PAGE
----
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  • Reverend James Squire

The Street View, Competition, and Partisan Politics


The biggest news is the escalation of the war in Palestine and Ukraine as the world seems to fail to bring some sort of end to one and a cease fire to the other. This weekend is also the beginning of some high-level college football which can take our minds to another friendlier place. Even there, we find controversy with players not playing because they have entered the portal to go to a better opportunity or those who don’t want to be injured so that their pro career in the NFL draft would not be jeopardized.  Is it college football or should the word “college” be removed for education seems to be missing from any of these decisions?


I will watch as I have played and coached the game and yes, part of me yearns for the good old days when college meant college. We have lost the true meaning of competition that was in play. I found it again in a recent conversation with a neighbor who lives across the street from me. He owns two landscaping companies and has turned his home into a showplace with grounds that should appear in Architectural Digest. This is true for all the homes on our street/road. I commented to him that he had done a spectator job at all that he had done on his property. He responded by saying that “he was just trying to keep up with me.”


I told him I had nothing to do with our grounds. Vicki Squire turned our property into a thing of beauty for the “Street View” that you see on various real estate sites such as Zillow. There is a difference in perspective. Vicki is about beauty. He is about Competition having the best street view in the area. There is an irony here for each day I wake up and look out our front bedroom window to see his beautiful property. His competitive nature provides me with great viewing joy.


That is the way that it used to be in sports. Our competitions made the game more beautiful for our opponents. We could see the best in them and just enjoy it. After the game we always had to line up and shake the hands and congratulate our opponents as opposed to milling around a field as is done today with TV interviews. I often remind people that the history of the captains of teams shaking hands at the coin toss is also to “thank” the opponent for the opportunity to compete. We had “the street view in mind.” Trust me what made it more beautiful to play was that in working class communities, as I am sure in other places, the game was hard fought with nothing left on the field. This meant that the “street view” was even more important. We were taught to be the best in winning and in losing. I am old, old school.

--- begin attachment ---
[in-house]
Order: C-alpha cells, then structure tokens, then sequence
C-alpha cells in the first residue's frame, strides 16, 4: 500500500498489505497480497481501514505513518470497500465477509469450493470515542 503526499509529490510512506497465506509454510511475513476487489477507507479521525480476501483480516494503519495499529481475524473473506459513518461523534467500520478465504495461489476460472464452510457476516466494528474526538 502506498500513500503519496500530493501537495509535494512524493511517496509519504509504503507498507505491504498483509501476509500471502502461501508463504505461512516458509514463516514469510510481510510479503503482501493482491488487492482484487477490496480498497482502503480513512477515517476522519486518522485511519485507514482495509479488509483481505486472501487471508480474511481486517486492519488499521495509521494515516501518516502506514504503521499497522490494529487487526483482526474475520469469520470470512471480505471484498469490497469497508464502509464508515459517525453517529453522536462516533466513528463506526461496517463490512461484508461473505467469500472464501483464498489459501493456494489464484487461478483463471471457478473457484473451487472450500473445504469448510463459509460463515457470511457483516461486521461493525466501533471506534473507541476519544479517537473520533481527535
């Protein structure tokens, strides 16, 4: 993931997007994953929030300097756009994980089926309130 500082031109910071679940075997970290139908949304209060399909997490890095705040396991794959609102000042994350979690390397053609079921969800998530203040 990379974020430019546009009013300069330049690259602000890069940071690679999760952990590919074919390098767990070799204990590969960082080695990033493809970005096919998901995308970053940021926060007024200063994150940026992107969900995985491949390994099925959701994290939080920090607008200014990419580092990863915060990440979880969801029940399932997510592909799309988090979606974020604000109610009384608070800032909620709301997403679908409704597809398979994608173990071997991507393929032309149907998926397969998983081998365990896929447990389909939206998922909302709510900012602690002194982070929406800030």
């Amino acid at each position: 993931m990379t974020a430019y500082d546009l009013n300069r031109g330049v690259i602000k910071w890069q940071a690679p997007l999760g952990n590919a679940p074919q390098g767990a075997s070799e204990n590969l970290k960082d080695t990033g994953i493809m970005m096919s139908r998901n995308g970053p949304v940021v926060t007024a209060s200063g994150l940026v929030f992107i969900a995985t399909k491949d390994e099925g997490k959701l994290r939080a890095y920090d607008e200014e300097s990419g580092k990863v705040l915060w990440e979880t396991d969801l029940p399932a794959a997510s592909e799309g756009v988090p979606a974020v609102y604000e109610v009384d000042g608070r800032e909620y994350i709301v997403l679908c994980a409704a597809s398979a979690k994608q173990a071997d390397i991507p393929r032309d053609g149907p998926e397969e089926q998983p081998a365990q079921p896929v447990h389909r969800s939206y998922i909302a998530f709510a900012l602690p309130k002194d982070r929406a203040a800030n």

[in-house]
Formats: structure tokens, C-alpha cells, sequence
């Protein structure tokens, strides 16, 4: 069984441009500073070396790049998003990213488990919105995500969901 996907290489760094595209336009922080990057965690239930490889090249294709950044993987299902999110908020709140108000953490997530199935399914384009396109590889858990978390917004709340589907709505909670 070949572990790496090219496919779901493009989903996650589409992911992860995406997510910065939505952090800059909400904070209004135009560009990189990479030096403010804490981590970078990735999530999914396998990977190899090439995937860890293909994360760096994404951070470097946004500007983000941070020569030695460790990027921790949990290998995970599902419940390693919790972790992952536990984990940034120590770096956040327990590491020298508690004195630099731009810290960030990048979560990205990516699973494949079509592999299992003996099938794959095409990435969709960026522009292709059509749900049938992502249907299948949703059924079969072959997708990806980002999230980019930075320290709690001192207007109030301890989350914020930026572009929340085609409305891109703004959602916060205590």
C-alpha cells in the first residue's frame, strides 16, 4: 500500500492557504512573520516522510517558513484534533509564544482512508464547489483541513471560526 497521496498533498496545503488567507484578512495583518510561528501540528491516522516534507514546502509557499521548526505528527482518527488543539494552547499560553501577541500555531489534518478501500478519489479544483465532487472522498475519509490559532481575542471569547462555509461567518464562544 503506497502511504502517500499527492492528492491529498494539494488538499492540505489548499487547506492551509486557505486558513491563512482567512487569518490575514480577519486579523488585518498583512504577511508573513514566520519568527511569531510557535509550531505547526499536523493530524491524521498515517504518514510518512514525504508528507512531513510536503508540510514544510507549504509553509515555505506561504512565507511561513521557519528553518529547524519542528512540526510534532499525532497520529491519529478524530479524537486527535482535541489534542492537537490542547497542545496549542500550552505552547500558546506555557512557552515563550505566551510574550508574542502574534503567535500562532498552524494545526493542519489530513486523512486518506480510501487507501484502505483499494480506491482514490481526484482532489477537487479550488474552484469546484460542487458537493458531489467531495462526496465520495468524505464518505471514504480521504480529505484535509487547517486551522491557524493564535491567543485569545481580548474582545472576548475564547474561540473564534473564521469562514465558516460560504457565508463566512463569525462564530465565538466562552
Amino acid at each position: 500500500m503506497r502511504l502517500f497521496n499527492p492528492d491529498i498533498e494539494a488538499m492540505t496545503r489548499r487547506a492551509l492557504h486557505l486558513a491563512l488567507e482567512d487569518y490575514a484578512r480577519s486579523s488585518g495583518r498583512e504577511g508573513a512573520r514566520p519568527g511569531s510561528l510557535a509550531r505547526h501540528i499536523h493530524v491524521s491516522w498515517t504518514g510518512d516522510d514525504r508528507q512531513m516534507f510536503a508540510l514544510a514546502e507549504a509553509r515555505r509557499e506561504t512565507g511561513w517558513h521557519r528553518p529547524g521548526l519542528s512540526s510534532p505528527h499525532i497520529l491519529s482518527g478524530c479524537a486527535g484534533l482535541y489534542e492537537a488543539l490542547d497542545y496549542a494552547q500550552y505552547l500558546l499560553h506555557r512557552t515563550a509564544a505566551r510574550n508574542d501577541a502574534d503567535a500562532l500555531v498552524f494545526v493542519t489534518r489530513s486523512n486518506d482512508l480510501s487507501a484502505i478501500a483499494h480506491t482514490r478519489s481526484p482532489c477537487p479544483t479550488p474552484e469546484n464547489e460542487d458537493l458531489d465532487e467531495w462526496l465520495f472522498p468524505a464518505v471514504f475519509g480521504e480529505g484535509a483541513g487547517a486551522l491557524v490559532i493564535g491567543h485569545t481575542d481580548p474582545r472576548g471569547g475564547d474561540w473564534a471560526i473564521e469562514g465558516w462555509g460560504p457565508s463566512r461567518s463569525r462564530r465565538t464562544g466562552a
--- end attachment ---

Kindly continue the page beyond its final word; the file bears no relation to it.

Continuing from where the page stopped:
The division in our country over what seems every issue and the attacks on one another are getting worst. It bothers me when I hear someone identified as a Republican judge or Democrat Senator as though these people have a fixed hard view of whatever topic or issue that is before them.


They don’t see that their neighbors’ competitive posture and ideas could be something that they could look at and see some possibilities for beauty or an idea to make us a better nation. Sure, the Republicans and Democrats can be very competitive, but they have lost the importance of the “street view” where a party’s competitive spirit could lead us to look out the window the next morning and see something beautiful. To go totally old school back in the day we usually played our fiercest rivals at the end of the season as will be done this weekend. More often than not we knew our opponents because we lived with them even when they went to different schools. Because we knew them in other contexts, we could compliment them for the “great plays” that they had as well as to be affirmed by the great plays that we had. The titles Republican judge and Democrat senator speak to the fact that this doesn’t occur today. They have no social exchanges such as lunch or dinner together. They only know each other as the other party.


As a nation we can reclaim the “Street View” and the beauty of our Constitution. This will only happen when we see the beauty in our political neighbors across the political street. We could look out our windows and rejoice in the beauty of the hard work of our neighbor that we see every morning.


James Carville, commented in leading Bill Clinton’s campaign that “It’s the economy, stupid.” I disagree. At our nation’s heart we know that “It’s the street view, stupid.”

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